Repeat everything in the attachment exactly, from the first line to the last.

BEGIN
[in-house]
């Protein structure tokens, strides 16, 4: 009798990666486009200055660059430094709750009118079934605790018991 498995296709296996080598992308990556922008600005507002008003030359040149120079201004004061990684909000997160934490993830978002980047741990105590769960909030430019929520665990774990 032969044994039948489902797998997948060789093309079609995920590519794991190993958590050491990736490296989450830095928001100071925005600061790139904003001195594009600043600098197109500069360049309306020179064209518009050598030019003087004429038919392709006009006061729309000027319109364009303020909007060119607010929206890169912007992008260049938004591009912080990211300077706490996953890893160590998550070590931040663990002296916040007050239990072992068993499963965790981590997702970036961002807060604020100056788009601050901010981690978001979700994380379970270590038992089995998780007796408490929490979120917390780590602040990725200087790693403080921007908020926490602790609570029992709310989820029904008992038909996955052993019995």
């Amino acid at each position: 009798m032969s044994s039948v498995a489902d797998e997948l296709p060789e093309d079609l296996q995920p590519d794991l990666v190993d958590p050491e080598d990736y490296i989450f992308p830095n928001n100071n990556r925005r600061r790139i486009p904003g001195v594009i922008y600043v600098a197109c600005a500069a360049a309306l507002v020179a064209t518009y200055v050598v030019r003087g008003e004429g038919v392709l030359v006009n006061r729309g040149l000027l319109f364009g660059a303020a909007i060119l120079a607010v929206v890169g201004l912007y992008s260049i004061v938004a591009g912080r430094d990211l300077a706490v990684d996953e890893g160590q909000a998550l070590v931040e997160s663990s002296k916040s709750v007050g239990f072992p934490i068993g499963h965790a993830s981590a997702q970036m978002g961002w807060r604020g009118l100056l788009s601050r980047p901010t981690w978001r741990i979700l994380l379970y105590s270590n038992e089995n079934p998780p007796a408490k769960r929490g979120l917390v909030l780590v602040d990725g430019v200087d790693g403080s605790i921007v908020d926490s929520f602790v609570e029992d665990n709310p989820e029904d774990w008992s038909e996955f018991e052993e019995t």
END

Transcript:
[in-house]
């Protein structure tokens, strides 16, 4: 009798990666486009200055660059430094709750009118079934605790018991 498995296709296996080598992308990556922008600005507002008003030359040149120079201004004061990684909000997160934490993830978002980047741990105590769960909030430019929520665990774990 032969044994039948489902797998997948060789093309079609995920590519794991190993958590050491990736490296989450830095928001100071925005600061790139904003001195594009600043600098197109500069360049309306020179064209518009050598030019003087004429038919392709006009006061729309000027319109364009303020909007060119607010929206890169912007992008260049938004591009912080990211300077706490996953890893160590998550070590931040663990002296916040007050239990072992068993499963965790981590997702970036961002807060604020100056788009601050901010981690978001979700994380379970270590038992089995998780007796408490929490979120917390780590602040990725200087790693403080921007908020926490602790609570029992709310989820029904008992038909996955052993019995």
């Amino acid at each position: 009798m032969s044994s039948v498995a489902d797998e997948l296709p060789e093309d079609l296996q995920p590519d794991l990666v190993d958590p050491e080598d990736y490296i989450f992308p830095n928001n100071n990556r925005r600061r790139i486009p904003g001195v594009i922008y600043v600098a197109c600005a500069a360049a309306l507002v020179a064209t518009y200055v050598v030019r003087g008003e004429g038919v392709l030359v006009n006061r729309g040149l000027l319109f364009g660059a303020a909007i060119l120079a607010v929206v890169g201004l912007y992008s260049i004061v938004a591009g912080r430094d990211l300077a706490v990684d996953e890893g160590q909000a998550l070590v931040e997160s663990s002296k916040s709750v007050g239990f072992p934490i068993g499963h965790a993830s981590a997702q970036m978002g961002w807060r604020g009118l100056l788009s601050r980047p901010t981690w978001r741990i979700l994380l379970y105590s270590n038992e089995n079934p998780p007796a408490k769960r929490g979120l917390v909030l780590v602040d990725g430019v200087d790693g403080s605790i921007v908020d926490s929520f602790v609570e029992d665990n709310p989820e029904d774990w008992s038909e996955f018991e052993e019995t």